This segment has already seen some aggressive equipment loading in cars like the Nexon, which became India's first 5 star rated car, and the XUV3OO that comes with an astounding 7 airbags. Hyundai, which is renowned in this field, had its task cut out but it has delivered. The level of connectivity options in this car are one of its biggest USPs. The top variant of the car comes with features like electric sunroof, cruise control, automatic climate control, rear air-con vents, six-speaker sound system paired with an 8-inch touchscreen that is bundled with Android Auto and Apple CarPlay. It even has an air purifier inside the cabin. The high point is Hyundai's BlueLink tech which enables one to track the car in real-time, set location-based alerts (geofence) and start/stop, lock/unlock or even set the cabin temperature of the car using an in-house access controlled smartphone app. Alternately there are also three buttons on the rear view mirror panel inside the cabin that can be used for emergency road side assistance help. Hyundai's tracking feature means its call centre can send assistance to a stranded vehicle on a real time basis. In terms of safety features on offer are dual airbags, anti-lock brakes and ISOFIX child seat mounts as standard. The top variant gets side and curtain airbags and electronic stability control, vehicle stability management and hill assist control.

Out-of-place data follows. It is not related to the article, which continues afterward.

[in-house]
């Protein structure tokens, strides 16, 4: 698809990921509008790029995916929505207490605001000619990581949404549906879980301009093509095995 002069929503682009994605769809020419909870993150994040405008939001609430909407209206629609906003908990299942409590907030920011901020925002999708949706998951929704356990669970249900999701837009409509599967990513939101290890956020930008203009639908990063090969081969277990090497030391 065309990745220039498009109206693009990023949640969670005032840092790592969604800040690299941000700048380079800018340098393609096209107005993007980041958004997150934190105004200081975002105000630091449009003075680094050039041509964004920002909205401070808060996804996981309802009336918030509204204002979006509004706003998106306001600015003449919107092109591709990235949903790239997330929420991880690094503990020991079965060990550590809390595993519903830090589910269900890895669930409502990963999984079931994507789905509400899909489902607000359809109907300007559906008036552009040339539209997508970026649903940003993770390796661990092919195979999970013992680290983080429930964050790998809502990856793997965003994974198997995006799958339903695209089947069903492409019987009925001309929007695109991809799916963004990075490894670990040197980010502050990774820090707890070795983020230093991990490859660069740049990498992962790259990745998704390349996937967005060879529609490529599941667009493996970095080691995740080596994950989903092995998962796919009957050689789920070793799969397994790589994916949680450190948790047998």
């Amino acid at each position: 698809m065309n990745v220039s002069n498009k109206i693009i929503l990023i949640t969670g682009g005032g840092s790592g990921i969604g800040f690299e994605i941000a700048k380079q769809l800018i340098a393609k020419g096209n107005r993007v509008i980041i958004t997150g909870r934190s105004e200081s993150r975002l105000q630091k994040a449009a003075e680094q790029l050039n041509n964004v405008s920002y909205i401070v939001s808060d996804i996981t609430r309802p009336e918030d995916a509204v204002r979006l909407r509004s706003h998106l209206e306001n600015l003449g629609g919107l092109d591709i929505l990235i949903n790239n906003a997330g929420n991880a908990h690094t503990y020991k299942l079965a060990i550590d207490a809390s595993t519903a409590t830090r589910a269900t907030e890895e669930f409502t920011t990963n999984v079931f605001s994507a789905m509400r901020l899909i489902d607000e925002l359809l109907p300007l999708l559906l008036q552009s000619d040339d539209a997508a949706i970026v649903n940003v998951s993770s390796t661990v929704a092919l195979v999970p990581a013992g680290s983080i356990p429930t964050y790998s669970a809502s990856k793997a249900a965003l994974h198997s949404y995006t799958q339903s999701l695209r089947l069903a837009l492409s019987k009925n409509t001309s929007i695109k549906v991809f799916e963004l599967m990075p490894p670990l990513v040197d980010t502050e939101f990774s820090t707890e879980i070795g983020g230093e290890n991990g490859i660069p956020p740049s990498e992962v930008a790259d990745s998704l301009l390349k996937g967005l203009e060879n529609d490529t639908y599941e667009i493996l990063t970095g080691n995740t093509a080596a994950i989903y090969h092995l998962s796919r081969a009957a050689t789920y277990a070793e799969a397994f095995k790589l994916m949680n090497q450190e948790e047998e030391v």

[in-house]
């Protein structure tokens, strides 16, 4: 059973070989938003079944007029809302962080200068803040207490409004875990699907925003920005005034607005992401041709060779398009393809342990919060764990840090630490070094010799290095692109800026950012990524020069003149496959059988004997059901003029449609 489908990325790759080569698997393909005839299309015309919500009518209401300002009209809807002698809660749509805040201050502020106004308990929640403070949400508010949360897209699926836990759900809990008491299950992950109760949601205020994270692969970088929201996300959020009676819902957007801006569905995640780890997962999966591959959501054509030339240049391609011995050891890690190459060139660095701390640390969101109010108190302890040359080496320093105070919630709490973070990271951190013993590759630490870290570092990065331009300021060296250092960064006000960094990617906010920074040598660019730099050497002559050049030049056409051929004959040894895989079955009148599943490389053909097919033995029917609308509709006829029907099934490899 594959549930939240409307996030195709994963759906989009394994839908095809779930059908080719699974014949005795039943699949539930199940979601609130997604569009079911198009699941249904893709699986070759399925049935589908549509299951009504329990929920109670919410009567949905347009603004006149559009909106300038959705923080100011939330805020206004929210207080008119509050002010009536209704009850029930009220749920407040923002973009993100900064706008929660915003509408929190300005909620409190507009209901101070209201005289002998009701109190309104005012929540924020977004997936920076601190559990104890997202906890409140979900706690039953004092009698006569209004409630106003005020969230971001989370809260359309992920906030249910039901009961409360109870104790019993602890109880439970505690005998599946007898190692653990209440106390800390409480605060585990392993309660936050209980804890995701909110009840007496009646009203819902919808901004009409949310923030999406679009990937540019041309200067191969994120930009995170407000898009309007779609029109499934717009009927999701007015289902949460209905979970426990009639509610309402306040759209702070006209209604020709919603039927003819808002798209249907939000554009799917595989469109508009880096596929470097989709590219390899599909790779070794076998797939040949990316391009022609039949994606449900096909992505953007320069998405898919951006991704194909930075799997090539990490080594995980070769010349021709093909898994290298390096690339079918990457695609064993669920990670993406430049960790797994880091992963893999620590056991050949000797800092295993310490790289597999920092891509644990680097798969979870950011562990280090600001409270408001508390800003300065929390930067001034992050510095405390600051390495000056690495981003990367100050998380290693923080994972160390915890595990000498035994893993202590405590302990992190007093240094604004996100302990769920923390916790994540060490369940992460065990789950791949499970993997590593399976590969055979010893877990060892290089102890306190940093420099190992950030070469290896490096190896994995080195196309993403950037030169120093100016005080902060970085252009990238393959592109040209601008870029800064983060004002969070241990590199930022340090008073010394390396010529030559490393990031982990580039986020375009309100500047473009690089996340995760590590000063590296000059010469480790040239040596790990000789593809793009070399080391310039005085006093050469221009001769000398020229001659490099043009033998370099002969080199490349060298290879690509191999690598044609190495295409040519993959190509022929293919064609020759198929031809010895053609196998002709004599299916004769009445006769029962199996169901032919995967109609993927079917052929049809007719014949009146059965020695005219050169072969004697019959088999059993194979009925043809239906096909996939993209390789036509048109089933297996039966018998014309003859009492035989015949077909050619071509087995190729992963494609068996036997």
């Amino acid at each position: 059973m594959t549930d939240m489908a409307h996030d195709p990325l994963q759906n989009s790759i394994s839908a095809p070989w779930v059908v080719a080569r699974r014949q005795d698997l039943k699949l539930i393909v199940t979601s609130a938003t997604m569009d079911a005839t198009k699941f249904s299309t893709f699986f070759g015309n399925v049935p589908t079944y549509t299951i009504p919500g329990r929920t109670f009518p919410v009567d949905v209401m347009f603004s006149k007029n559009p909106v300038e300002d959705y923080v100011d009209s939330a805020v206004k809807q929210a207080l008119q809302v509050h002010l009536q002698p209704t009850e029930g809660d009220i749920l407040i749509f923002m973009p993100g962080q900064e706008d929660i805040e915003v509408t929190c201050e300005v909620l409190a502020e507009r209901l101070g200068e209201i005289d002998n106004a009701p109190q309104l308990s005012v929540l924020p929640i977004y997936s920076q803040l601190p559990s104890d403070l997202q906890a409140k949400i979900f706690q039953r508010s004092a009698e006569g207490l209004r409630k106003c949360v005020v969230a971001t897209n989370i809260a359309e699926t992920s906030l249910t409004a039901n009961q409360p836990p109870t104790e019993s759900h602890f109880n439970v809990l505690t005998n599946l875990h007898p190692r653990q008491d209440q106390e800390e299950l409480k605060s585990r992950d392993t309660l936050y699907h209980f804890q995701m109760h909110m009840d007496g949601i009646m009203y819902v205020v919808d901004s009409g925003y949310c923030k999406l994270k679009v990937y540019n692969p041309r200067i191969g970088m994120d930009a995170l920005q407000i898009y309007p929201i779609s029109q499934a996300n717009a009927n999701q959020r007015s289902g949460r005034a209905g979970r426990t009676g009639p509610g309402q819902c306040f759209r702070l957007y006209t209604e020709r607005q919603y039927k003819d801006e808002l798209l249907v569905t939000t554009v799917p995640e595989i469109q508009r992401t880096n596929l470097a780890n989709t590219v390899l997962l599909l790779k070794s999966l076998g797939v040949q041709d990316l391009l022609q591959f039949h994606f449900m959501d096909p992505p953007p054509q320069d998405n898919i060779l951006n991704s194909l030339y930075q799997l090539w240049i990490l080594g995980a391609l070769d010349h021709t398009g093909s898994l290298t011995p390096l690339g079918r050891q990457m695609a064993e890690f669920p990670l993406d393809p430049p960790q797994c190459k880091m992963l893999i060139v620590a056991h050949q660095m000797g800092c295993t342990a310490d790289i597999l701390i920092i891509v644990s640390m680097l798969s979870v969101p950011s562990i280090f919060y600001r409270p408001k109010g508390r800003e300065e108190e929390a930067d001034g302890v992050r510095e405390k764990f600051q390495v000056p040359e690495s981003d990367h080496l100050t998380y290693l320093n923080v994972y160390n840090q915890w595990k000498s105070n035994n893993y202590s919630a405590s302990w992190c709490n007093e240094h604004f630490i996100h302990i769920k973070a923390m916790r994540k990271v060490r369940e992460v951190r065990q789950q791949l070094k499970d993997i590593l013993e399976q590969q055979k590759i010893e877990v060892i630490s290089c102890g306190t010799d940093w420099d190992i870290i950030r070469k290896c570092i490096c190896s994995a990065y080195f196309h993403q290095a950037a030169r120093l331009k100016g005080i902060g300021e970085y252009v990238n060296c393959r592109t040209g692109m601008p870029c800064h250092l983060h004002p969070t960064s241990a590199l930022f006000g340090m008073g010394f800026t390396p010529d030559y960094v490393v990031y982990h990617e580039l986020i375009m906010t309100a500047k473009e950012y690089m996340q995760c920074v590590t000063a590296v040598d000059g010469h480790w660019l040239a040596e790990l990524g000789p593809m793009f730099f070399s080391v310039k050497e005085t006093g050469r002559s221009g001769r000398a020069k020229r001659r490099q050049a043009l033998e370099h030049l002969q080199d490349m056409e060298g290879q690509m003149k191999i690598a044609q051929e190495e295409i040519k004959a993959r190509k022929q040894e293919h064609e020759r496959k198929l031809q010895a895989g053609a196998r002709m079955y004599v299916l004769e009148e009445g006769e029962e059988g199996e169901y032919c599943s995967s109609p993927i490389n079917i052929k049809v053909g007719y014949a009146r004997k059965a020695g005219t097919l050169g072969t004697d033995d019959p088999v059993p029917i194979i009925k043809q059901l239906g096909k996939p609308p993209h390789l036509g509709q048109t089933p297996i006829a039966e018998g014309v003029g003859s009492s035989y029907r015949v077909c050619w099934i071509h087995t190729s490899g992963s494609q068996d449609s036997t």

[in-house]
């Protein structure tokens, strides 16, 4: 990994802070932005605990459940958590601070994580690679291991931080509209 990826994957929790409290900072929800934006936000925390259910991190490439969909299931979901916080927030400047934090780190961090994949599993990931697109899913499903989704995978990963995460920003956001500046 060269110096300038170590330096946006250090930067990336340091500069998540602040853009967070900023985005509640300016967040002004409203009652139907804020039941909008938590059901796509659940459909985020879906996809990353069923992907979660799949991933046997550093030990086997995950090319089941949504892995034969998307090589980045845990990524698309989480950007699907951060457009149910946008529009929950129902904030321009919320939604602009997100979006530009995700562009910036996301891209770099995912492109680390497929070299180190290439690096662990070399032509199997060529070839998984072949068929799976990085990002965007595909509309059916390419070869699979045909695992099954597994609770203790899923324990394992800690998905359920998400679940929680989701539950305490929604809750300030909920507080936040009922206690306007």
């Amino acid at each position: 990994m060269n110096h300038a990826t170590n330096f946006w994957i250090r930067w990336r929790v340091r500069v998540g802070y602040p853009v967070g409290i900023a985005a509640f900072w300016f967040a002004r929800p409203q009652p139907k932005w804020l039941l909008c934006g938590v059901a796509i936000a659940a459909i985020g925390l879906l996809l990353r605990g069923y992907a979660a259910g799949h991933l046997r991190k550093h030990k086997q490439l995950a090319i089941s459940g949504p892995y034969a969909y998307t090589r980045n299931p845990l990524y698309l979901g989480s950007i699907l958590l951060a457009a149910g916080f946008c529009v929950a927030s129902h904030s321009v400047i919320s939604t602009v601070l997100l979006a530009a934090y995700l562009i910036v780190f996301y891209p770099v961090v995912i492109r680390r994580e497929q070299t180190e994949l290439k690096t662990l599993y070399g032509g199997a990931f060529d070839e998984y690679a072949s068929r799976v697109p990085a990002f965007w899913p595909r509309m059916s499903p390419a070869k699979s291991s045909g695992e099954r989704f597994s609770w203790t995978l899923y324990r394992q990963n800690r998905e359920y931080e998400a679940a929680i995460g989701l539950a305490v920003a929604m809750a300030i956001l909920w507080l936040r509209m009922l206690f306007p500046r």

Advanced petrol engine is powerful without being exhilarating
All sub 4 metre cars in India are constrained by government's restriction on the size of the engine that can be plonked into them. As a result most small cars in India inadequately powered but the handicap is most felt in compact SUVs that are supposed to offer a more sporty ride. To overcome this, Hyundai has taken a leaf out of Ford's book and used a three cylinder turbocharged 1 litre petrol engine. This is over and above the 1.2 litre Kappa petrol and 1.4 litre U2 diesel engines that power a host of other Hyundai cars in India. It is the new engine mated to a 6 speed manual transmission that we laid our hands on. The engine is well matched on paper with its direct rivals but what gives Venue the edge is its low weight that makes it a sprightly performer. With a light clutch and steering set up and tall gear ratios, the car is a breeze to drive in the city. At the same time, it indulges the driver for a reasonable amount of fun when out on the highway. Be it straight-line high speed stability or cornering capabilities, the Venue did not disappoint on any aspect. In one line, we came back impressed by its performance, ride and handling but fell just short of being overwhelmed. When the metal is floored, it flies like a bullet but not quite a rocket.